Aquarium Professionals Group Article 
Custom Aquariums Done Wrong:

  When Things Go Wrong
In over thirty years in the aquarium business, David Hauser, president of Aquarium Professionals Group, has seen more than a few poorly designed or installed aquariums. APG has had to rework many aquariums which were not correctly designed. In some cases, the entire aquarium needed to be replaced and reinstalled due to a serious problems caused by poor design or installation.

To help others, we thought we'd pass on some examples of just what can go wrong to illustrate what happens when an aquarium company takes on a job which is beyond their capabilities.

  Will Any Aquarium Company Do?
Usually, the folks who own or work in aquarium stores or companies are avid lifelong hobbyists. They excel in their knowledge of aquarium life and care. So when it comes to advising other hobbyists or selling and installing most aquariums, they encounter few if any problems they can't solve. Even a large, 300 to 500 gallon aquarium is no challenge for most aquarium businesses provided it sits on an aquarium stand and all equipment can be housed beneath the tank in what we call a "standard" installation. Most aquariums are set up like this. The keywords in the previous sentence are "most aquariums." 

All the rules change when the aquarium is larger and/or the situation calls for custom work. Standard equipment may no longer suffice as larger tanks need mechanicals which won't fit below the tank. Equipment may have to be located in a basement or a dedicated room located one or more floors below the aquarium, or may need to fit in a room adjacent to the tank location. In some situations, the aquarium may need to be connected to aquarium mechanicals located in another building. All these situations require not only aquarium knowledge, but also some engineering skills, advanced math, a working knowledge of reading and comprehending blueprints, millwork, plumbing, electrical, HVAC and other construction trades. 

Most importantly, a company chosen to install large custom aquariums must possess the ability to recognize serious planning errors, which if not identified during design phase, will result in an aquarium which does not work well or may not even keep fish alive at all. In the many blueprints and drawings we've reviewed over the years, we have almost always found at least one issue that needed to be addressed.

  What Can Go Wrong?
Drain plumbing should always run downwards, never up and down. In a few installations we've encountered installed by other companies, horizontal drain piping from first floor to basement was installed over, then under, then back over several floor joists, lintels, and other "obstructions" so water in the pipes fell, then rose, then fell, over and over again. Needless to say, this produces a lot of noise.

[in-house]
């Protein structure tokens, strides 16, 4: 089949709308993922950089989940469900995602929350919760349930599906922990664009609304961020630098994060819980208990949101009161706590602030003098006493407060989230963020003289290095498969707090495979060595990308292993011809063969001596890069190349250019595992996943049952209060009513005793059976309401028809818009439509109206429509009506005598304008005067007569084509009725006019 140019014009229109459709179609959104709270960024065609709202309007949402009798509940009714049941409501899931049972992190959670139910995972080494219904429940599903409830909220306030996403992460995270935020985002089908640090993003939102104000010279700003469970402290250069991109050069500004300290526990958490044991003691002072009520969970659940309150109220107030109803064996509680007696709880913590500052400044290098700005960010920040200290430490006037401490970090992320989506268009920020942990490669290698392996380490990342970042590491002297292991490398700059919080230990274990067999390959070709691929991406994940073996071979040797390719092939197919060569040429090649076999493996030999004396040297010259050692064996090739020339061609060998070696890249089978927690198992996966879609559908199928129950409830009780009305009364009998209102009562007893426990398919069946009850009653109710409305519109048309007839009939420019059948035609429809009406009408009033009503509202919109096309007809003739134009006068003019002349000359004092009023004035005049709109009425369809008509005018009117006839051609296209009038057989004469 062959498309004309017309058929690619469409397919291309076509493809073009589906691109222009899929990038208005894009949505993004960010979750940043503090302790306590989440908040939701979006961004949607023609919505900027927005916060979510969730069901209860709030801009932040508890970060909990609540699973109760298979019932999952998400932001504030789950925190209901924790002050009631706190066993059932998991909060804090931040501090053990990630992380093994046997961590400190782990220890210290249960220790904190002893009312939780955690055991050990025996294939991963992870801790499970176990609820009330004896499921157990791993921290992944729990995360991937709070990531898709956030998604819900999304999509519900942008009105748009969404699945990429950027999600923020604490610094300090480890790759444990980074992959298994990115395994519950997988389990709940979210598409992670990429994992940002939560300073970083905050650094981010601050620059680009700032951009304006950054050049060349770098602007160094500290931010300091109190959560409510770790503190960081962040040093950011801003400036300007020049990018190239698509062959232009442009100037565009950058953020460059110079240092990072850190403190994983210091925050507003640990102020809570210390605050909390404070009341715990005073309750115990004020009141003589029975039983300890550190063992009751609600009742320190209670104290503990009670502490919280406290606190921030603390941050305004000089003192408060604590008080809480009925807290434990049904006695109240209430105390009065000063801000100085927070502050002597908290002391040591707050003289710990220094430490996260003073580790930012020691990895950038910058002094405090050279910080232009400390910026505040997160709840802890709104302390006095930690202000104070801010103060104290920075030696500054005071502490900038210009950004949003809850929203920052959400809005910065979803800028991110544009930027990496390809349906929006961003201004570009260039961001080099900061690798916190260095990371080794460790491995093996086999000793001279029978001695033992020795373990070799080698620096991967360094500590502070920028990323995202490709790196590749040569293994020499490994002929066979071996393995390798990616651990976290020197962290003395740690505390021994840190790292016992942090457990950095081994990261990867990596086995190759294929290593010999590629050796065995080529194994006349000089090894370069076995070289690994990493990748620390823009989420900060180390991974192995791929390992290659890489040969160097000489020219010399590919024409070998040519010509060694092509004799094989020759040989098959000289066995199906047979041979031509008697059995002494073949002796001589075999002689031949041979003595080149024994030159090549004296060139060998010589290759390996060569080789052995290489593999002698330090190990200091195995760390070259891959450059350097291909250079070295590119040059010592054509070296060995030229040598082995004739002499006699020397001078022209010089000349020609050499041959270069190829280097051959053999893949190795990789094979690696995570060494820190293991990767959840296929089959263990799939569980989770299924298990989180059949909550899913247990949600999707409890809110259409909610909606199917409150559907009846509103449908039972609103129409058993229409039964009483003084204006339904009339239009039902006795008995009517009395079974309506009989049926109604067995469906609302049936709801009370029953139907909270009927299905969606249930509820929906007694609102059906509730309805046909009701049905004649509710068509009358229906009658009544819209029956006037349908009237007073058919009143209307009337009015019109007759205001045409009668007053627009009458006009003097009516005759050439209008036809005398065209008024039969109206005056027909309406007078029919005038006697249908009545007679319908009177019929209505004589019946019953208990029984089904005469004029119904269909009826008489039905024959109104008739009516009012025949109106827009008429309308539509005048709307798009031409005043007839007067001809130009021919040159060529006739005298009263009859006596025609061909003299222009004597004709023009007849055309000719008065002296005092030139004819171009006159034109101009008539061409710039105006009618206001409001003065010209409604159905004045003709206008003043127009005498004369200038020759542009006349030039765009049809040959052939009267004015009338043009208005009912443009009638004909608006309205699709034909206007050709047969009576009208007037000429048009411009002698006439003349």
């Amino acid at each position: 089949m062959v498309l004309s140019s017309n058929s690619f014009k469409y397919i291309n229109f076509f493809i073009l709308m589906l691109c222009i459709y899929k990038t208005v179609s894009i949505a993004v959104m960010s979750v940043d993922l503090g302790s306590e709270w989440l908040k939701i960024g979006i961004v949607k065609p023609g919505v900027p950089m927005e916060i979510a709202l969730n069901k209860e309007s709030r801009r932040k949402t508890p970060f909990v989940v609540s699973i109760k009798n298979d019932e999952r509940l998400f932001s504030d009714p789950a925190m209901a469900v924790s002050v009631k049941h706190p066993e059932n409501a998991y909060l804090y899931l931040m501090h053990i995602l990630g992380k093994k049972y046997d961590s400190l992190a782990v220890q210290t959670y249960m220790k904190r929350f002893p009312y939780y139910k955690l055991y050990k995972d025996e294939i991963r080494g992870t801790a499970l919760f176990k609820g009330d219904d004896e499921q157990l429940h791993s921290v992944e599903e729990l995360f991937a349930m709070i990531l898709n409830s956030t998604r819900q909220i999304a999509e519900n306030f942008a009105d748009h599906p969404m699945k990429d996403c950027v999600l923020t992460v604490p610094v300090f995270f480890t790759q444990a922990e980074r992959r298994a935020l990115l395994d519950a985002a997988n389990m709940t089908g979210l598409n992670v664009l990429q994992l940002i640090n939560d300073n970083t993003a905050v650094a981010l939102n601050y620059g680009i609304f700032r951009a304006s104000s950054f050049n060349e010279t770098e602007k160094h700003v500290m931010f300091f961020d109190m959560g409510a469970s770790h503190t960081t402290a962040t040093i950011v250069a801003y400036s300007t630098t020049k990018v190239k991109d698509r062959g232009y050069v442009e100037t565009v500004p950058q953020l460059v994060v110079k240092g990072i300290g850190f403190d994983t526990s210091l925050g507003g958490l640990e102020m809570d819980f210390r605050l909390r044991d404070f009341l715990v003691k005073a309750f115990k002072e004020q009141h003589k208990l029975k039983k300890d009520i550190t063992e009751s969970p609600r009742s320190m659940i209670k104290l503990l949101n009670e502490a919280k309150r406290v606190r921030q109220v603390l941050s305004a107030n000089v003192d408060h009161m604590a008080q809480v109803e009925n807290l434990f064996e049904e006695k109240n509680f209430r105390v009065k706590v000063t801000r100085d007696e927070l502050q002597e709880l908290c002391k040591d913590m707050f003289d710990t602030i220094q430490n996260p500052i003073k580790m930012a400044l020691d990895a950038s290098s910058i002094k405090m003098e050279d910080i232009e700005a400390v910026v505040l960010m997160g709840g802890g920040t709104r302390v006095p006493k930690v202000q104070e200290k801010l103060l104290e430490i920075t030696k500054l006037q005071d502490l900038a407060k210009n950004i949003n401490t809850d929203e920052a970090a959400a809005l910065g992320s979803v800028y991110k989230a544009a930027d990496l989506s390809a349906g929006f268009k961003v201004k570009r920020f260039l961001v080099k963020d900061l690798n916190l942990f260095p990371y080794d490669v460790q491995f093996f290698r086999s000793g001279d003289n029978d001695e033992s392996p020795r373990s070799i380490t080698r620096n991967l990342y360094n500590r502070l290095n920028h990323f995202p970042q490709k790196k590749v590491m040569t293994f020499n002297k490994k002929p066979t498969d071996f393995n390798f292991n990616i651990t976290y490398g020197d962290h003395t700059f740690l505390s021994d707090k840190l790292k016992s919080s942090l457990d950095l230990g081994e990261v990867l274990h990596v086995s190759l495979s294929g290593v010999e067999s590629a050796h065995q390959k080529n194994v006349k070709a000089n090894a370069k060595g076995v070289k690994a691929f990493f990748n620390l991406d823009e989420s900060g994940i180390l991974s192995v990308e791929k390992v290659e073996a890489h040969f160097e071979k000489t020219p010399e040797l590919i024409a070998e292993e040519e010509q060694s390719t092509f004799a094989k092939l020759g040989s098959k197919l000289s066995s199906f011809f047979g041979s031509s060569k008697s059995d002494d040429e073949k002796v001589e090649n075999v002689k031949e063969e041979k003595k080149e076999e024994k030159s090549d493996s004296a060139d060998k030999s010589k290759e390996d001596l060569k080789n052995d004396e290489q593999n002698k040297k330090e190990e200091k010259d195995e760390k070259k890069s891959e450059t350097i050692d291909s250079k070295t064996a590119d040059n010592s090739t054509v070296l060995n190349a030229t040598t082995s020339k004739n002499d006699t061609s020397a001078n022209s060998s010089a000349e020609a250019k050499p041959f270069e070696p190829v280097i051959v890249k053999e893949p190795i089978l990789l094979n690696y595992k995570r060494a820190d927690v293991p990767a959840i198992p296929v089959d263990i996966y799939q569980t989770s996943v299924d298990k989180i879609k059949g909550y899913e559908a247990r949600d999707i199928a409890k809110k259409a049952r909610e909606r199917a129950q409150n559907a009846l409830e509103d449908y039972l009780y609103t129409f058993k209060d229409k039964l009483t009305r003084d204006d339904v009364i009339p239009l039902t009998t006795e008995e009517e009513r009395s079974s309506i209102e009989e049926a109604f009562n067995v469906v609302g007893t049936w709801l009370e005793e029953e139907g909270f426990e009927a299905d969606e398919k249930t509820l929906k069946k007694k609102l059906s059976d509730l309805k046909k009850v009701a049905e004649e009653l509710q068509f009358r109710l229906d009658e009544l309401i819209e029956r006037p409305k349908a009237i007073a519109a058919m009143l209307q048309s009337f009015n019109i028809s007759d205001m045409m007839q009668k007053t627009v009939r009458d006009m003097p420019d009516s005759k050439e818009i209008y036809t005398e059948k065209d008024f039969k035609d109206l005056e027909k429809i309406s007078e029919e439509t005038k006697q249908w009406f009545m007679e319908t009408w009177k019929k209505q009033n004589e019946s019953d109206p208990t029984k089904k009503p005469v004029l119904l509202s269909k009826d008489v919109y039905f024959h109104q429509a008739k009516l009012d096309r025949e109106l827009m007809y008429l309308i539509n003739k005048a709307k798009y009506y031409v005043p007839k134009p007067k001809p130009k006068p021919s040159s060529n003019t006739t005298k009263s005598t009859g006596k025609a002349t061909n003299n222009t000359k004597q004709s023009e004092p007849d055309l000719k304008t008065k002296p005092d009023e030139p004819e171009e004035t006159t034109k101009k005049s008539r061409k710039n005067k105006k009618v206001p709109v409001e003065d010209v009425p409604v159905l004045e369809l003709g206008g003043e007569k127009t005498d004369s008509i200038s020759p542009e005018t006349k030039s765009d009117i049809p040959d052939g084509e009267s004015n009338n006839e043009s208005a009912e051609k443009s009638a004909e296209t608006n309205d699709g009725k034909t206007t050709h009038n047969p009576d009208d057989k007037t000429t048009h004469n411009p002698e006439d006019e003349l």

Aquariums must have enough space above them for ongoing aquarium maintenance, typically at least half the height of the aquarium. Yet time and again, we've made house calls to investigate complaints that another aquarium company "isn't doing a good job" only to find the aquarium is four feet tall with only a foot of clearance above so the aquarium cannot possibly be properly cleaned. Obviously, this issue should have been addressed when the project was being designed, not months after the aquarium had been installed.

Aquariums built into any structure should never be standard glass tanks purchased from an aquarium store. Nor should tanks used in these applications be built by just any company. Such tanks must be engineered, then the tank should be built by a reputable company who follows those drawings to the letter and offers a good warranty. Yet we've seen built-in standard glass tanks not designed to be enclosed, which have come apart at the seams. We've seen glass and acrylic tanks installed which were built in someone's garage, simply burst because they were not built correctly. Both can and have caused millions of dollars in damage.

We've seen plenty of cases of aquarium pumps or other equipment sized too small for the application, leaking PVC plumbing, too much lighting installed so algae grows rampant, little or no ventilation supplied to expensive aquarium chillers which can produce tens of thousands of BTU, poorly-designed millwork which began to come apart after only a few months, open seawater filtration systems installed near expensive home mechanicals resulting in irreparable corrosion to HVAC systems, potential shock hazards from using non-GFI outlets, circuit beakers continually tripping due to inadequate electrical supply, extension cords used instead of specifying more outlets and many more problems, both minor and major.

  I'm in New York - Won't Aquarium Professionals Group Be More Expensive?
Yes and no. When you use any subcontractor located several states away, there will be charges for travel, meals and lodging you won't have if you use a local company. However, given the number of problems which could potentially have catastrophic results, using a company lacking in the necessary experience could wind up costing far more in property damage in the long run than the money you'd save up front. If you're a property owner, big mistakes will hurt your wallet; if you're an architect or contractor, those mistakes could cost your company's reputation.

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